Are your main characters completely imaginary or do they have some basis in real people? Do they reflect aspects of yourself? 
Most of the main characters are fictitious but the rest are all real life figures who lived during the mid 1800s. In Black Buffalo we meet icons like Sitting Bull, Red Cloud, Quanah Parker, Crazy Horse, and Cochise. Since they were all fighting in separate parts of the country at that time I wondered what it might be like if they were brought together? When I began the novel my protagonist shared many of my qualities but I quickly found this to be boring. I could not have done what he set out to do, so his character became much stronger as I got to know him. He’s a natural leader with a dangerous temper who doesn’t shy away from the spotlight.

Did you face any blocks while writing the book, and if so, how did you handle them? 
Many blocks. For quite a while I had no idea who would be victorious or how long the peace would last. I was determined to make the story plausible, which meant that Niles would be constantly challenged and have to improvise during many stages of his mission. It was a brutal period of American History and Niles needed to experience this first hand; not to bring violence into the novel but to show how the natives actually lived and interacted with each other. I got past the difficulties in writing because my personal curiosity wanted to know how things would unfold.

What have been surprises you've encountered while writing the book and after?
I was surprised by the ending, since I had no idea what it would be when I started writing. I was also surprised how difficult it was to edit out certain chapters that I loved. Most writers have this problem because we hate to see our hard work erased from the page. It was only after getting feedback from friends and family that I decided to shorten the book and stick with the story rather than a history lesson.

What did you learn? For instance, what did you learn about yourself, your process, the writing world; about history professors, the Civil War, and Native Americans? 
I learned that my fascination with Native Americans is mostly based on the fact that their lives were so different than my own. I can’t imagine living with the privations they were forced to endure or fighting endless battles for so many years. The injustice that was forced upon them, and still remains today, was the motivation for the book, but I learned about the complexities that led to their downfall. Just one example is that many of the more belligerent tribes were killing off their native neighbors for decades before the Americans arrived. In no way does this exonerate the brutality of the American military, but it puts certain atrocities into perspective.

Tell us about your writing space and how or why it works for you.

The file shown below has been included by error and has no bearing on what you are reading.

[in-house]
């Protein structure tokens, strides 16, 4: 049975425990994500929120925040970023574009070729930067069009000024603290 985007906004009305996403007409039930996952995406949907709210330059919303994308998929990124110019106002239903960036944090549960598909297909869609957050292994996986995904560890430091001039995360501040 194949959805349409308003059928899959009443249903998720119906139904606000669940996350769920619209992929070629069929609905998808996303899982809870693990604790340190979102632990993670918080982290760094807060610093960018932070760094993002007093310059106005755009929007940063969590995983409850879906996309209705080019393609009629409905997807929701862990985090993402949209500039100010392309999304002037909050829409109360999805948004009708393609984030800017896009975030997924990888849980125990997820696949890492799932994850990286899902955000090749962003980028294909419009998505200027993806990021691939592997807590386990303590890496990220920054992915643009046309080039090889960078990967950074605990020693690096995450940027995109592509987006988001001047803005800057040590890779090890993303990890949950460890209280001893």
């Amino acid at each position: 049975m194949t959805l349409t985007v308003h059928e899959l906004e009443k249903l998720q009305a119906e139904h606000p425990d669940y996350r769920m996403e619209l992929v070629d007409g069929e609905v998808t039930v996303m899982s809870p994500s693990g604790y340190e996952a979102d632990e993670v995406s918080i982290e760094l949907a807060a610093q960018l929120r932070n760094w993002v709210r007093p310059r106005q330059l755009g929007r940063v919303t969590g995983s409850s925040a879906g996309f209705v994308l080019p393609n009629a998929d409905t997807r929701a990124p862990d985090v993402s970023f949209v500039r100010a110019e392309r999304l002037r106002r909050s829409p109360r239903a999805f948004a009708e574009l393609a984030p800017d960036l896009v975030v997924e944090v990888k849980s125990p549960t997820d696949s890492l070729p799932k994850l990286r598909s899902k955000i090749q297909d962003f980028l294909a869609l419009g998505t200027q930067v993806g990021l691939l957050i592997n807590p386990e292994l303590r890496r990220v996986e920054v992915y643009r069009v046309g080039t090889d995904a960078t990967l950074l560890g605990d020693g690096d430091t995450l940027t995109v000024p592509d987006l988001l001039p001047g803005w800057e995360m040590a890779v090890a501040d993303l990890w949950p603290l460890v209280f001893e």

Though I’m happy to write anywhere I’m more focused when I get away from home. For many years I had a yoga studio in New Paltz, NY, and most of my writing was done in the office next to the studio. It was a small, solitary space where I could shut myself off from the world and go back in time for a while.

What are some of your favorite books and why? 
I love all the history books by Joseph Ellis because he’s so good at deconstructing many the psychological hurdles the Founding Fathers had to go through while creating a country. I also loved Slipping into Darkness by Peter Blauner, partly because it takes place where I grew up in NYC, but also because it sheds light on many of the issues within our legal system. The Last Algonquin is also a great story. Most of it takes place in the same time period as my novel but it tells the tale of an Indian who is all alone in the world.

What are you working on now? 
I’m currently working on a novel about a woman who takes on the job as supervisor in a lunatic asylum in the early 1900s. She becomes fascinated with a certain patient who never speaks or shows any trace of emotion yet creates the most vivid artwork she’s ever seen. He began living in the asylum after killing his wife.

Would you like to try your hand at writing a different genre? Which one and why? 
Since literary fiction offers so many possibilities I doubt that I will try another genre anytime soon. I may, however, like to write a short piece on why the Native Americans are still being treated so unfairly in the modern USA. When I learned the basic history as a child I assumed that we had evolved past the point of pushing people off their land or arresting them for non-violent protest. Unfortunately, our obsession with cheap fuel is just as pervasive today as our obsession with gold was in the mid-1800s.

If you were not a writer, what would your dream job be? 
If there was a way to get paid for mountain biking that would be for me : )